Great American Nude #75
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More about Great American Nude #75

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The title not only says, “nude” but “Great American Nude,” so now we know that this is not your average, every day, posed on a couch classical nude, but something entirely different.

Tom Wesselmann painted and created his Great American Nude series beginning in 1961 with Great American Nude #1, and continued with the idea for almost ten years; eventually the series numbered over 100 pieces.

The many different versions of the Nude series were created using different materials, beginning with acrylic and mixed media for Nude #1, to elaborate collages that used props and objects, and painted molded plastic, which is the case for Great American Nude #75, in the collection of the Museum of Modern Art. One of the things that most of Wesselmann’s nudes have in common, what makes them “American” is the red, white, and blue colors that appear in the series; these colors can take the form of actual stars and stripes, a flag, or simply the colors on a wall or other objects in the scene.

Wesselmann would also sometimes add commercial products (sometimes painted, sometimes actual objects) in his works, not only in the American Nudes, but in many of his Still Life series of paintings as well. Nude #75, however, does not have any of these; what it does have, is nipples that are actually three-dimensional, as is the rest of the piece. There is also something the woman in this work does not have: a face; the only facial feature is a mouth with bright red lipstick, another common point on Wesselmann’s nudes.

Wesselmann once stated: “I view art as an aggressive activity…the nude is, I feel, is a good way to be aggressive, figuratively. I don’t depict nudes from any sociological, cultural, or emotional intention.” In other words, he probably just liked to paint nude women. Sometimes, these women were depicted in an abstract fashion, with the barest suggestion of a figure, as in Great American Nude #12, to the much more graphic Great American Nude #91 (still no face though).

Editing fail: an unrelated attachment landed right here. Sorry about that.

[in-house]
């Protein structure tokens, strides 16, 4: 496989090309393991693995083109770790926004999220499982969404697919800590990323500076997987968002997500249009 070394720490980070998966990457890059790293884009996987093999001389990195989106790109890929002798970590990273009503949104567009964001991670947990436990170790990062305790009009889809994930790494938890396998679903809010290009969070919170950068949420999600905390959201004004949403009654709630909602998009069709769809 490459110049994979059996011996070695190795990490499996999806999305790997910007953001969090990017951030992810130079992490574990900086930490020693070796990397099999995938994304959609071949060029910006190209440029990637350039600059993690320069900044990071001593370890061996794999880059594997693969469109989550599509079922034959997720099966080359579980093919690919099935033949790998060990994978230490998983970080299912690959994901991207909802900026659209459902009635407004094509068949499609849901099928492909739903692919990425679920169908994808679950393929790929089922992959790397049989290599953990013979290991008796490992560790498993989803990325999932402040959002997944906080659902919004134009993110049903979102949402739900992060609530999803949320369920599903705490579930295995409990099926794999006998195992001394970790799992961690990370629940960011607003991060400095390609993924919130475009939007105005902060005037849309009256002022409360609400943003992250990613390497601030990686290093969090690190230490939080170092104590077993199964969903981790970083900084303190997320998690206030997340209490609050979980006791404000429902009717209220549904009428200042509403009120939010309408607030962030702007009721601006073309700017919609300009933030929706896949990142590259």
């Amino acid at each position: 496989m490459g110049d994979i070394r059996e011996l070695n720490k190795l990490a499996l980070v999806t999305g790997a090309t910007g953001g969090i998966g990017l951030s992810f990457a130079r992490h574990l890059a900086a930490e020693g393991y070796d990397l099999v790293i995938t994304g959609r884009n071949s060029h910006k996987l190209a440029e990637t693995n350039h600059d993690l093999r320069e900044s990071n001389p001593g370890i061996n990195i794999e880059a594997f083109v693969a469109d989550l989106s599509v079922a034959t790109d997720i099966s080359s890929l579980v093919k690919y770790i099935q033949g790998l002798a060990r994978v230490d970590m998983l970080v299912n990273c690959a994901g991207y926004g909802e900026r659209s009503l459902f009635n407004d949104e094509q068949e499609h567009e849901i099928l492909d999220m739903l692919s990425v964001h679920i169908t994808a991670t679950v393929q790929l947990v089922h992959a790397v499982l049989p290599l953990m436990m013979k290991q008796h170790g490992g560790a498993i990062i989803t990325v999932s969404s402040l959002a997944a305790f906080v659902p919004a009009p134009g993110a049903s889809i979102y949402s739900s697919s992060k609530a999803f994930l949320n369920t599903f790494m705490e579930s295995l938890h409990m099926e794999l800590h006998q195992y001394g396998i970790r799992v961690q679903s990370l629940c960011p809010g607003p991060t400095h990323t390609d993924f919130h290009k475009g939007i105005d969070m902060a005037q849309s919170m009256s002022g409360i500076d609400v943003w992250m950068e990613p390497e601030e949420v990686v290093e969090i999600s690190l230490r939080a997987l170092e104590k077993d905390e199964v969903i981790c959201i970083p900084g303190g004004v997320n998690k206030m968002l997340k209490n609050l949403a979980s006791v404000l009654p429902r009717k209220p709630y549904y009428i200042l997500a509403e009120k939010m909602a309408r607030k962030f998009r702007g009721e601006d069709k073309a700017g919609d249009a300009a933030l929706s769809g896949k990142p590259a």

Still not enough nudes? Wesselmann also had a smaller format series, Little Great American Nude, then there were the Sunset Nude, Blue Nude, 14th Street Nude, Monica Nude, as well as his Bedroom Painting series, which had…wait for it-nudes! To be fair, the Bedroom series was more suggestive than anything else. Hell, even his Seascape #24 has a breast in it.

Lest one think that Tom Wesselmann was a one-trick pony, that is not at all the case. The Great American Nude series may have been what got him noticed early in his career, but his Still Life paintings, created around the same time period, were also popular, as were his abstract works.




  1. “Tom Wesselmann, Great American Nude #75, 1965.” Hollis Taggart.
  2. “Biography.” The Estate of Tom Wesselmann.
  3. Hunter, Sam. "Remembering Tom Wesselmann (1931–2004): And His Alter Ego, Slim Stealingworth." American Art 19, no. 2 (2005): 108-11. Accessed January 8, 2020. doi:10.1086/444484.
  4. McCarthy, David. "Tom Wesselmann and the Americanization of the Nude, 1961-1963." Smithsonian Studies in American Art 4, no. 3/4 (1990): 103-27. Accessed January 8, 2020.
  5. Rosenthal, Mark. "The Structured Subject in Contemporary Art: Reflections on Works in the Twentieth-Century Galleries." Philadelphia Museum of Art Bulletin 79, no. 340 (1983): 3-24. Accessed January 8, 2020. doi:10.2307/3795343.
  6. Wesselmann, Tom, and Aquin Stéphane. Tom Wesselmann. Montreal: Montreal Museum of Fine Arts, 2012.
  7. Tom Wesselmann. New York: Mitchell-Innes & Nash, 2016.